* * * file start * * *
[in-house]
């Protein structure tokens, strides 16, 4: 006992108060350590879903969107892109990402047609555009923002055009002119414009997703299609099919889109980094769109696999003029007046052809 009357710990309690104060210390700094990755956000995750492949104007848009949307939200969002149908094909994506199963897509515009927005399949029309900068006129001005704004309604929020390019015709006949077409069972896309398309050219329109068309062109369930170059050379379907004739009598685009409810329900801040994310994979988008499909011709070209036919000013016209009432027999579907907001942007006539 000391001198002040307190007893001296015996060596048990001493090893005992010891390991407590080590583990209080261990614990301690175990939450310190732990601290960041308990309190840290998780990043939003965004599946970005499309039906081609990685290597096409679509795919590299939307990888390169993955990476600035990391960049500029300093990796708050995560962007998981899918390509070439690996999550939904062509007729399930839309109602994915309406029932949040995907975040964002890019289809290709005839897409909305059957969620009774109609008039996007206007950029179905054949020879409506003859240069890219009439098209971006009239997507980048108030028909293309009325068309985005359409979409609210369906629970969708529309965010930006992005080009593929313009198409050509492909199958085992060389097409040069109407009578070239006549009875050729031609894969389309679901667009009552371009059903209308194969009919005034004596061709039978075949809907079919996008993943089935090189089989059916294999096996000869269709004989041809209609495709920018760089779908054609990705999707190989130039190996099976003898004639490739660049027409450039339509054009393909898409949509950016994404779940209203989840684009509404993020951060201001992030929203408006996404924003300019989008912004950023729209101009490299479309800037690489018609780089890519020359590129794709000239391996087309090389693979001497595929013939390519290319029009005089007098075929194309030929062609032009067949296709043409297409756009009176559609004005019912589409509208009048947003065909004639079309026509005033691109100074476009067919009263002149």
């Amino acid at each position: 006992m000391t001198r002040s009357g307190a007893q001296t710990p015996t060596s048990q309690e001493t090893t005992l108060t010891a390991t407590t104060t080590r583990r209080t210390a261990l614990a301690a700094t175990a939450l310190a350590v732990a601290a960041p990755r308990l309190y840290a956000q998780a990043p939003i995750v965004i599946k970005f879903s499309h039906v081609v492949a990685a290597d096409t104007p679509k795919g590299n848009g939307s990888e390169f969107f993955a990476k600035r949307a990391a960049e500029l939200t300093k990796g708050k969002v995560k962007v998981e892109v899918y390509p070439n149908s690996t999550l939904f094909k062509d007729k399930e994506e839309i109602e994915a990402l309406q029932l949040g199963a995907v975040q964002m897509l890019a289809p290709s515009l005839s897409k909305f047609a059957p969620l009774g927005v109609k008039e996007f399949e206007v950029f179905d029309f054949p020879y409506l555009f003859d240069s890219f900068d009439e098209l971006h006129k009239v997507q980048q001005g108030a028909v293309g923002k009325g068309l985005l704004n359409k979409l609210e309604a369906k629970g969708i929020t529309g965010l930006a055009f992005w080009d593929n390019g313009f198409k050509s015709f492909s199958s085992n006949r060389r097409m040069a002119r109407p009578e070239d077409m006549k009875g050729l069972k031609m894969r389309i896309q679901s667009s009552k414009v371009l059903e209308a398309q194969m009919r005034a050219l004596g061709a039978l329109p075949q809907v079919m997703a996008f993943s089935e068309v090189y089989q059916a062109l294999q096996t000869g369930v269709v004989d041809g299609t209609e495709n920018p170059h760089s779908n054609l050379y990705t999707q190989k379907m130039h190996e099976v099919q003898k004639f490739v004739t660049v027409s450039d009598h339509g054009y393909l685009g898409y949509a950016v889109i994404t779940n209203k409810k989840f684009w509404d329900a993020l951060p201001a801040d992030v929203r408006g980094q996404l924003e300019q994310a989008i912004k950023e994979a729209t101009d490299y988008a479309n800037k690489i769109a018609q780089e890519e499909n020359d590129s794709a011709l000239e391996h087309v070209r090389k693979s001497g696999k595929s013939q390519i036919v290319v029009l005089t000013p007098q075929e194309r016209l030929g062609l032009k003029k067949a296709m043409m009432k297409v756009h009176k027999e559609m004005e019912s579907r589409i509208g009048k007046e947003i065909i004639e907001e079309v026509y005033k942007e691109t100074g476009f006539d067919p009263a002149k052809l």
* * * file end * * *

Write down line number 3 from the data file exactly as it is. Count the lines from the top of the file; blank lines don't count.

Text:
């Amino acid at each position: 006992m000391t001198r002040s009357g307190a007893q001296t710990p015996t060596s048990q309690e001493t090893t005992l108060t010891a390991t407590t104060t080590r583990r209080t210390a261990l614990a301690a700094t175990a939450l310190a350590v732990a601290a960041p990755r308990l309190y840290a956000q998780a990043p939003i995750v965004i599946k970005f879903s499309h039906v081609v492949a990685a290597d096409t104007p679509k795919g590299n848009g939307s990888e390169f969107f993955a990476k600035r949307a990391a960049e500029l939200t300093k990796g708050k969002v995560k962007v998981e892109v899918y390509p070439n149908s690996t999550l939904f094909k062509d007729k399930e994506e839309i109602e994915a990402l309406q029932l949040g199963a995907v975040q964002m897509l890019a289809p290709s515009l005839s897409k909305f047609a059957p969620l009774g927005v109609k008039e996007f399949e206007v950029f179905d029309f054949p020879y409506l555009f003859d240069s890219f900068d009439e098209l971006h006129k009239v997507q980048q001005g108030a028909v293309g923002k009325g068309l985005l704004n359409k979409l609210e309604a369906k629970g969708i929020t529309g965010l930006a055009f992005w080009d593929n390019g313009f198409k050509s015709f492909s199958s085992n006949r060389r097409m040069a002119r109407p009578e070239d077409m006549k009875g050729l069972k031609m894969r389309i896309q679901s667009s009552k414009v371009l059903e209308a398309q194969m009919r005034a050219l004596g061709a039978l329109p075949q809907v079919m997703a996008f993943s089935e068309v090189y089989q059916a062109l294999q096996t000869g369930v269709v004989d041809g299609t209609e495709n920018p170059h760089s779908n054609l050379y990705t999707q190989k379907m130039h190996e099976v099919q003898k004639f490739v004739t660049v027409s450039d009598h339509g054009y393909l685009g898409y949509a950016v889109i994404t779940n209203k409810k989840f684009w509404d329900a993020l951060p201001a801040d992030v929203r408006g980094q996404l924003e300019q994310a989008i912004k950023e994979a729209t101009d490299y988008a479309n800037k690489i769109a018609q780089e890519e499909n020359d590129s794709a011709l000239e391996h087309v070209r090389k693979s001497g696999k595929s013939q390519i036919v290319v029009l005089t000013p007098q075929e194309r016209l030929g062609l032009k003029k067949a296709m043409m009432k297409v756009h009176k027999e559609m004005e019912s579907r589409i509208g009048k007046e947003i065909i004639e907001e079309v026509y005033k942007e691109t100074g476009f006539d067919p009263a002149k052809l």